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October 21, 2015
Posted at 12:41 pm

Castaway - Chapters 33-34

Superficially, Germont's aria "Di Provenza" from La Traviata seems like it's opera singing for dummies; its metronomic rhythm and straightforward notation moving carefully along the scale make it one of the seemingly easiest pieces in the baritone repertoire, and a favorite of young singers. And if you just want to hit the notes, that about describes it. But in fact it's far from easy to sing correctly. It requires a silky legato-smoothness of vocal tone, which even some seasoned veterans lack-with plenty of vocal strength left over for the crescendi (peaks). It's easy to understand how a fledgling singer, as Nick was when he first learned it, could try to "fix" his inability to command its subtleties by interpolating the artifices of syncopation and rhythmic variation to distort the composer's intent. (Although I admit that it's a lot less easy to understand how his teacher or conductor would sit still for it.)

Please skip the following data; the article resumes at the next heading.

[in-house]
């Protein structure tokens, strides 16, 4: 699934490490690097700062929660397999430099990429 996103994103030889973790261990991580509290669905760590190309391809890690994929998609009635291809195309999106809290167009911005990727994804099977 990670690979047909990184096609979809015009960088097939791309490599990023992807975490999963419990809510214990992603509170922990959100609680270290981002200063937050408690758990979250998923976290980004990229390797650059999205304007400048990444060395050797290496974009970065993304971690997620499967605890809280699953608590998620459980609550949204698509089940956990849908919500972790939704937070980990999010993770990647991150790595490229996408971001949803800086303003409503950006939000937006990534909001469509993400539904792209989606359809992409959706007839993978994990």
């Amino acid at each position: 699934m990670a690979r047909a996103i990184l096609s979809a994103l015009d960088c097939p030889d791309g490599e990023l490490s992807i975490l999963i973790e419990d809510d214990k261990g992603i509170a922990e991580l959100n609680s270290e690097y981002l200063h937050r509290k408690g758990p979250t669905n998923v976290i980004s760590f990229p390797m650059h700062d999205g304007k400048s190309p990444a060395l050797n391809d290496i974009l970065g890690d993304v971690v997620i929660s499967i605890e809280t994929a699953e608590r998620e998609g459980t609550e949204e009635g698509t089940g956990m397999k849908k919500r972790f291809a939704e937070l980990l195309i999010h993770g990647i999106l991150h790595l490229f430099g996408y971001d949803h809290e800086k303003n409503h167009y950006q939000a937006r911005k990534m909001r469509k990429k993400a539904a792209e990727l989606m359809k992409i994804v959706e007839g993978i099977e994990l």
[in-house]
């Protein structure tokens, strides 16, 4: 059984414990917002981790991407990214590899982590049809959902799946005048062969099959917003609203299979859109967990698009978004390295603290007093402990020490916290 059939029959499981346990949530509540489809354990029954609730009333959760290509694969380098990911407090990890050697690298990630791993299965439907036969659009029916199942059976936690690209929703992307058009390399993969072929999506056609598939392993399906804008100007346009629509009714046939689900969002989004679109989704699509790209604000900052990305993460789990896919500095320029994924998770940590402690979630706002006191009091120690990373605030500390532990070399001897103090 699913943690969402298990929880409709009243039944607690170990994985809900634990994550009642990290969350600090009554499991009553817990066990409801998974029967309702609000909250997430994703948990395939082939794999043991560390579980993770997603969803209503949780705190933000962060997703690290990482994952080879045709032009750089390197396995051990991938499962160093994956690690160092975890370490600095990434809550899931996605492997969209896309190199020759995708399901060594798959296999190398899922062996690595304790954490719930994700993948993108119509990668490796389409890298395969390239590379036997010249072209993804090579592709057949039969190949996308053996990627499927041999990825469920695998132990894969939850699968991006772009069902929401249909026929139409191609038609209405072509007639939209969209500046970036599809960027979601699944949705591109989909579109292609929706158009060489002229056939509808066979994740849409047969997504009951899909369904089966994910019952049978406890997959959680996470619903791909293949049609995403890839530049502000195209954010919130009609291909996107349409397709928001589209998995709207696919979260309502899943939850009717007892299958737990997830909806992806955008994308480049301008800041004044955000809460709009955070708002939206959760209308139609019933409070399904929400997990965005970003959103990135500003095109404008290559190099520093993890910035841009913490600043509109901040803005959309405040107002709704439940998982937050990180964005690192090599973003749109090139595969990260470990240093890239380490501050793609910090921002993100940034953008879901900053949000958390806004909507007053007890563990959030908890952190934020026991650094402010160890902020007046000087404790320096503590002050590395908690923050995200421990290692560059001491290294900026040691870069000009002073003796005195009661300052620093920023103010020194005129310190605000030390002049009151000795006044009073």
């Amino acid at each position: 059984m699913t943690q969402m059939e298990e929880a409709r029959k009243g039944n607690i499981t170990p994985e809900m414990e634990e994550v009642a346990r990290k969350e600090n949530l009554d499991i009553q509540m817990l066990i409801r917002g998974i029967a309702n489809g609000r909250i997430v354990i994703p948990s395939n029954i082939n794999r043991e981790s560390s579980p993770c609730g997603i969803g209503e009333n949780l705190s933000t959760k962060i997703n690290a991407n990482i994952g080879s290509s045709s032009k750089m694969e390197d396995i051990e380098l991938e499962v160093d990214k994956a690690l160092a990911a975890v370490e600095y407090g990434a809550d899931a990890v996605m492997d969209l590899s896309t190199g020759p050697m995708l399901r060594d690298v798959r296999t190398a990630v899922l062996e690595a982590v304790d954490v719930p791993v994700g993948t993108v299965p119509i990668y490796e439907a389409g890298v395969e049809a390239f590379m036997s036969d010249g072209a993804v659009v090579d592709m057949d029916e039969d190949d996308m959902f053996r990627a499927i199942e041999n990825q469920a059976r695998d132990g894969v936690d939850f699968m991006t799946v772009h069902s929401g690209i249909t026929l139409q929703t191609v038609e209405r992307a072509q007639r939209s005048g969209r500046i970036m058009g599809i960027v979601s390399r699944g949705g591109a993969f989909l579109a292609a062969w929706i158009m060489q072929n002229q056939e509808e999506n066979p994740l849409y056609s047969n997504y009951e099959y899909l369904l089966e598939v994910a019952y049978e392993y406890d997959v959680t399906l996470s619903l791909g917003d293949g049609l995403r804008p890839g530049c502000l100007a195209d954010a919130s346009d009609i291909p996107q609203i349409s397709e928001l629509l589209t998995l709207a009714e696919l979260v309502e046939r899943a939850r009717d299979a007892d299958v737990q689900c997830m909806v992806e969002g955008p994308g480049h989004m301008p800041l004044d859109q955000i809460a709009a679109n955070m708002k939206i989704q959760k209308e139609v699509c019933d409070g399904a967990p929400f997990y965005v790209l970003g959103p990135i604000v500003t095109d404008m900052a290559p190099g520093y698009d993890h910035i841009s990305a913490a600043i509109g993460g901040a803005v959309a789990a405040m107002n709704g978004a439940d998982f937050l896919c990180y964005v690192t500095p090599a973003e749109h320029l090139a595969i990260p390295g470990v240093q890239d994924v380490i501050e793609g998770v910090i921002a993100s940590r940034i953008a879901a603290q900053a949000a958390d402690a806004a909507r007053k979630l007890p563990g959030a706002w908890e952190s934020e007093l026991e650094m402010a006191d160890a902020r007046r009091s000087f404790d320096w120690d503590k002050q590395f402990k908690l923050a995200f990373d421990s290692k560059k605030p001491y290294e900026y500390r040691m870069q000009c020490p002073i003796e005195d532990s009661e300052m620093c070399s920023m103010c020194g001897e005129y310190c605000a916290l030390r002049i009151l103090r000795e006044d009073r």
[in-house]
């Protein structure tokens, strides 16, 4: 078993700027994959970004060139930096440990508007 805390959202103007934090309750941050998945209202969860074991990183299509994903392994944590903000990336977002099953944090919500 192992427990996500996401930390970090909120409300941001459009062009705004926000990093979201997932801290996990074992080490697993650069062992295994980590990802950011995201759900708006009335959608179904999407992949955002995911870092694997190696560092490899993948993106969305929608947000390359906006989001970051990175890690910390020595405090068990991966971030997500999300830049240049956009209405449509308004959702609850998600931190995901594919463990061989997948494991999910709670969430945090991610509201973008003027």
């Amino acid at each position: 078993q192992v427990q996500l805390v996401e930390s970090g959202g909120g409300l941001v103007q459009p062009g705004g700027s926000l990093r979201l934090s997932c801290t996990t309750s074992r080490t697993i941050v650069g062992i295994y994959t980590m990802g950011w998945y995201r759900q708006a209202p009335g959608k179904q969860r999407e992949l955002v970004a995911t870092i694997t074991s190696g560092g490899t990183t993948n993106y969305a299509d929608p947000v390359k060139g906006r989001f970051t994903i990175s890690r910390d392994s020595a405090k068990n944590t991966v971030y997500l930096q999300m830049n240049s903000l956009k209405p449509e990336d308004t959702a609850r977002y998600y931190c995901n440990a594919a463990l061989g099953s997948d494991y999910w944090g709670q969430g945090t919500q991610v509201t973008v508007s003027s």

Remember, Nick's new to singing operatic leads. In the back of his mind he's still a comprimario; so he's learning as he goes along. Fortunately, in my conceit he's a quick study. He needs to be, with two of the finest, and most difficult, roles in the repertoire in the offing.